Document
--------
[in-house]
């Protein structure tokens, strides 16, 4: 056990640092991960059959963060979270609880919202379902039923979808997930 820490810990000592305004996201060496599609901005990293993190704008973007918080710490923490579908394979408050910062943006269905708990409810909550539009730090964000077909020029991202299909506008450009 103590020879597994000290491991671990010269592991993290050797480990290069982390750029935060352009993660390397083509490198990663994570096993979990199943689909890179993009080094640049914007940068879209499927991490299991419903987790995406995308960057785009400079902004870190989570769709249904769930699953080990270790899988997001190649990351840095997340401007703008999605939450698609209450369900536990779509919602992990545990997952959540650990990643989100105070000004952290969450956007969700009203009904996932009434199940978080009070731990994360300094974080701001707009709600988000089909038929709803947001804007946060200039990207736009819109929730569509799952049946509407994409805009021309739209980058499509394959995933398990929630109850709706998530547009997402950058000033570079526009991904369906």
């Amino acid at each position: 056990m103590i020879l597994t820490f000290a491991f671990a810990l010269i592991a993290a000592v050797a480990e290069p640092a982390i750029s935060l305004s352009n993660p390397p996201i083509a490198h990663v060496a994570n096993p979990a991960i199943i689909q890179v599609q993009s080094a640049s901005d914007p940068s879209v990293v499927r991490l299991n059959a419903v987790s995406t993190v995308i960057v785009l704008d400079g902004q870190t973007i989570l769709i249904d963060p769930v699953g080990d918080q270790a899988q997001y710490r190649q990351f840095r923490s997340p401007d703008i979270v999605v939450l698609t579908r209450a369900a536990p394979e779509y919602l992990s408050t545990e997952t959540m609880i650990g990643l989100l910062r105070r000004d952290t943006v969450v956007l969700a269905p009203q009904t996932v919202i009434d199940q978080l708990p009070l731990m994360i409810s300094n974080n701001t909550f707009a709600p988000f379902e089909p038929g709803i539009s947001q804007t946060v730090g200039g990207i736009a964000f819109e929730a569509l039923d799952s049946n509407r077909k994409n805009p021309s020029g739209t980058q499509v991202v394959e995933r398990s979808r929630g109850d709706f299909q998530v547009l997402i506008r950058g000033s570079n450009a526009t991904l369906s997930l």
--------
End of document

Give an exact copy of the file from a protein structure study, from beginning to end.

[in-house]
């Protein structure tokens, strides 16, 4: 056990640092991960059959963060979270609880919202379902039923979808997930 820490810990000592305004996201060496599609901005990293993190704008973007918080710490923490579908394979408050910062943006269905708990409810909550539009730090964000077909020029991202299909506008450009 103590020879597994000290491991671990010269592991993290050797480990290069982390750029935060352009993660390397083509490198990663994570096993979990199943689909890179993009080094640049914007940068879209499927991490299991419903987790995406995308960057785009400079902004870190989570769709249904769930699953080990270790899988997001190649990351840095997340401007703008999605939450698609209450369900536990779509919602992990545990997952959540650990990643989100105070000004952290969450956007969700009203009904996932009434199940978080009070731990994360300094974080701001707009709600988000089909038929709803947001804007946060200039990207736009819109929730569509799952049946509407994409805009021309739209980058499509394959995933398990929630109850709706998530547009997402950058000033570079526009991904369906």
């Amino acid at each position: 056990m103590i020879l597994t820490f000290a491991f671990a810990l010269i592991a993290a000592v050797a480990e290069p640092a982390i750029s935060l305004s352009n993660p390397p996201i083509a490198h990663v060496a994570n096993p979990a991960i199943i689909q890179v599609q993009s080094a640049s901005d914007p940068s879209v990293v499927r991490l299991n059959a419903v987790s995406t993190v995308i960057v785009l704008d400079g902004q870190t973007i989570l769709i249904d963060p769930v699953g080990d918080q270790a899988q997001y710490r190649q990351f840095r923490s997340p401007d703008i979270v999605v939450l698609t579908r209450a369900a536990p394979e779509y919602l992990s408050t545990e997952t959540m609880i650990g990643l989100l910062r105070r000004d952290t943006v969450v956007l969700a269905p009203q009904t996932v919202i009434d199940q978080l708990p009070l731990m994360i409810s300094n974080n701001t909550f707009a709600p988000f379902e089909p038929g709803i539009s947001q804007t946060v730090g200039g990207i736009a964000f819109e929730a569509l039923d799952s049946n509407r077909k994409n805009p021309s020029g739209t980058q499509v991202v394959e995933r398990s979808r929630g109850d709706f299909q998530v547009l997402i506008r950058g000033s570079n450009a526009t991904l369906s997930l």